Hunters make preparations for hunting season

Friday, August 9, 2019
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SUBMITTED PHOTO/Alan Charles
Some hunters who ‘won the lottery’ by drawing a special bighorn sheep tag have already logged many hours scouting and placing their huts.

“Well, Alan, are you getting ready for hunting season?” The question sort of caught me by surprise. I mean, the temperature was close to 100 degrees, it was only the first week of August, and I was focused on getting the boat and camper ready so that I could head to Fort Peck to try to catch some more of those big walleyes, pike, and smallmouth bass.

But then, when I thought about it a bit more, I realized that hunting seasons were, indeed, sneaking up on us. In fact, the first 2019 fall big game hunting seasons open August 15, when archery antelope hunters head afield and elk hunters stalk elk on private lands in some districts.

I have friends who “won the lottery” by drawing one of those limited and highly coveted licenses for bighorn sheep, moose, or mountain goats. Some of these hunters have already logged many long hours scouting their hunting areas and planning their hunts. For many hunters, this type of hunt represents a once in a lifetime outdoor adventure, and the serious hunter knows how to make the most of this very special opportunity.

For upland bird hunters, the smothering heat discourages those exercise hikes we know we should be making. But we also know the magic time is coming. The tang of autumn may not be in the air yet, but it will be. Soon. Our bird dogs know it, too. They watch us carefully, waiting for the day we put hunting vest and shotgun in the vehicle and tell them to “kennel up.”

It helps, maybe, to remember back several years, when we hunted blue grouse in a wet snowstorm in the mountains on September 1st, the opening day of grouse season. If it happened then, it could happen again. And how many years have we seen the first big cold front of autumn come roaring through eastern Montana just a day or two before the dove season opens, causing a mass exodus of every dove in the country heading south for the winter.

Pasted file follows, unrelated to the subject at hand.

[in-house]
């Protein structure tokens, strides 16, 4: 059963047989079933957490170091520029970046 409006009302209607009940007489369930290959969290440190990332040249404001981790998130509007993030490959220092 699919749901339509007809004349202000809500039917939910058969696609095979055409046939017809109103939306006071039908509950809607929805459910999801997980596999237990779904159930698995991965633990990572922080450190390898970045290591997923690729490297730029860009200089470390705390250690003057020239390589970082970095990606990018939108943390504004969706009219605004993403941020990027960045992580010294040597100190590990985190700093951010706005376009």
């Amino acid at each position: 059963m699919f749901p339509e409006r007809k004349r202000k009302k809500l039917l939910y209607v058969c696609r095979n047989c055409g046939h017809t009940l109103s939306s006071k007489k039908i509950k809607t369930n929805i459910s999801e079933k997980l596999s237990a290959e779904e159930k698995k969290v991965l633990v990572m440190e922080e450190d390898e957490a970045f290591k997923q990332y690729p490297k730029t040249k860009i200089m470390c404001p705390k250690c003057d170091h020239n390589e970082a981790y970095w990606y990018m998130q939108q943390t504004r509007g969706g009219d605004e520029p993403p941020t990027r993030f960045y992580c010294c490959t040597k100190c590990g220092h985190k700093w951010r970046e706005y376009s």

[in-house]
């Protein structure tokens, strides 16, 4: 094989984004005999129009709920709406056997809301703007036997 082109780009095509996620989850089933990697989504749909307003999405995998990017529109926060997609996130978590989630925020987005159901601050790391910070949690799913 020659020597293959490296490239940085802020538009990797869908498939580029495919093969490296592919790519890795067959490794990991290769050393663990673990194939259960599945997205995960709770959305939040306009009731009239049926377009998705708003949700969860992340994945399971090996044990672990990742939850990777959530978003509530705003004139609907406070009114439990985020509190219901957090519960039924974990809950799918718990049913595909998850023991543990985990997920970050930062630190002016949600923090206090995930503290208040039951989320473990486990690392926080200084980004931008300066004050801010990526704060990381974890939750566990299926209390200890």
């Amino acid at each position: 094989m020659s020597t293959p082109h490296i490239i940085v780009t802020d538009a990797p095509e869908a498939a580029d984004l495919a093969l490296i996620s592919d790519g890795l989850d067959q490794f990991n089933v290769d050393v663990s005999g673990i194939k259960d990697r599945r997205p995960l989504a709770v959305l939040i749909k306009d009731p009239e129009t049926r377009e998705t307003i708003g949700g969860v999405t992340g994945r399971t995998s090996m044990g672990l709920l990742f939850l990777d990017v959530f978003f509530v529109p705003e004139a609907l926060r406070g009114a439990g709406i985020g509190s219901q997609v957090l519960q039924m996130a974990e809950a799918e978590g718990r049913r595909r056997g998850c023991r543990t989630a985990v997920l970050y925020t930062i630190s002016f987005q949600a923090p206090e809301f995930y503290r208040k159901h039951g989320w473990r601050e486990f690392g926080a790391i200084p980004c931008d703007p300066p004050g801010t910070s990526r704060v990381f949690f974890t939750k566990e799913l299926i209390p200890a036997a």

Many archery hunters have been practicing with their bows for weeks, and fine-tuning their equipment so they are ready when the deer/elk season opens in early September. Those who use trail cameras to scout and track game movements in their hunting areas have already downloaded hundreds of images, and I’ll bet some have even already named the bucks or bulls they hope to harvest. Many have already placed their tree stands and trimmed brush and tree branches to clear their shooting lanes.

I don’t know. For me, this time of year presents a bit of a dilemma. Maybe it does for you, too. I mean, I am always eager for hunting seasons to arrive. But it seems almost too early for summer to be coming to a close. There are still berries to pick, and more camping trips to be made. I still haven’t fly-fished for smallmouth bass in the Tongue River this year, or caught a stringer of catfish from the Powder. My big northern pike is still out there, somewhere, just waiting to break my line again this year.

On the one hand, we Montana hunters, anglers, and outdoor enthusiasts are fortunate to have so many outdoor opportunities available. Montana has some of the most liberal and longest hunting and fishing seasons in the nation, and the state is blessed with abundant and widely-distributed populations of game birds, animals, and fish.

On the other hand, for some of us, it is sometimes simply too tough to choose. Which is why, come fall, you will find some of us travelling in vehicles crammed with all sorts of gear, including a shotgun and shells for upland birds and waterfowl, a rifle for big game, maybe a bow and arrows, at least one fishing rod but more likely more, a tacklebox stuffed with lures and flies, and of course, the dog. Always the dog.

It’s called Montana time, right? Ain’t it great?

( Alan Charles lives and writes in the Pine Hills.)

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